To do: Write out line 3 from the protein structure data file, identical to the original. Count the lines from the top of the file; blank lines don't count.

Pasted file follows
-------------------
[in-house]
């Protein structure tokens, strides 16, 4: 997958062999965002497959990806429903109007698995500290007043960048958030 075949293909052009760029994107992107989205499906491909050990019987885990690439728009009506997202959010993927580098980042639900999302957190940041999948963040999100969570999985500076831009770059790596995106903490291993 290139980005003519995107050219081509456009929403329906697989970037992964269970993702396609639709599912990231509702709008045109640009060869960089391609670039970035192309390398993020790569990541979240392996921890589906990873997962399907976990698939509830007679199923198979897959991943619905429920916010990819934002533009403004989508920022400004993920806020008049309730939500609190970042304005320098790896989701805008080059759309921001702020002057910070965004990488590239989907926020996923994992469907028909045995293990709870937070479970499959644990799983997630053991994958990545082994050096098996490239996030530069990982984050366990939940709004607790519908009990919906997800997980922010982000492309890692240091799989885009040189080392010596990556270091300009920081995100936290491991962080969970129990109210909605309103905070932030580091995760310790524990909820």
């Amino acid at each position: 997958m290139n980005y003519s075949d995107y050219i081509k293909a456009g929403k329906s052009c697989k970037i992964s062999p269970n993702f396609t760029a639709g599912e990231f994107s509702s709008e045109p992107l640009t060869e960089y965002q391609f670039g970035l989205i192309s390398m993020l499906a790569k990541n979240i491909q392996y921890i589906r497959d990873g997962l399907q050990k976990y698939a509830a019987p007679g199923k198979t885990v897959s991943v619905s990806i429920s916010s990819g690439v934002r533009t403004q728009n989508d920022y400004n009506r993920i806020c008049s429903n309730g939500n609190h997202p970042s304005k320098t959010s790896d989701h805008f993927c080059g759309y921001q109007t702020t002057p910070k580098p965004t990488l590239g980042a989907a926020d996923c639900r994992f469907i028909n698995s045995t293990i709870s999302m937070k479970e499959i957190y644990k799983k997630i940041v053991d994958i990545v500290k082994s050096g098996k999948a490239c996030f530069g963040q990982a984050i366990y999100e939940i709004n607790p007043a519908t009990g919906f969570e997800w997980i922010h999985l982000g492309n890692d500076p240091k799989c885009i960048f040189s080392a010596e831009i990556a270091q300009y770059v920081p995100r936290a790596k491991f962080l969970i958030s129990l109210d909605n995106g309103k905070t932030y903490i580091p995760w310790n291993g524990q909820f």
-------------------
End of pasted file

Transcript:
């Amino acid at each position: 997958m290139n980005y003519s075949d995107y050219i081509k293909a456009g929403k329906s052009c697989k970037i992964s062999p269970n993702f396609t760029a639709g599912e990231f994107s509702s709008e045109p992107l640009t060869e960089y965002q391609f670039g970035l989205i192309s390398m993020l499906a790569k990541n979240i491909q392996y921890i589906r497959d990873g997962l399907q050990k976990y698939a509830a019987p007679g199923k198979t885990v897959s991943v619905s990806i429920s916010s990819g690439v934002r533009t403004q728009n989508d920022y400004n009506r993920i806020c008049s429903n309730g939500n609190h997202p970042s304005k320098t959010s790896d989701h805008f993927c080059g759309y921001q109007t702020t002057p910070k580098p965004t990488l590239g980042a989907a926020d996923c639900r994992f469907i028909n698995s045995t293990i709870s999302m937070k479970e499959i957190y644990k799983k997630i940041v053991d994958i990545v500290k082994s050096g098996k999948a490239c996030f530069g963040q990982a984050i366990y999100e939940i709004n607790p007043a519908t009990g919906f969570e997800w997980i922010h999985l982000g492309n890692d500076p240091k799989c885009i960048f040189s080392a010596e831009i990556a270091q300009y770059v920081p995100r936290a790596k491991f962080l969970i958030s129990l109210d909605n995106g309103k905070t932030y903490i580091p995760w310790n291993g524990q909820f």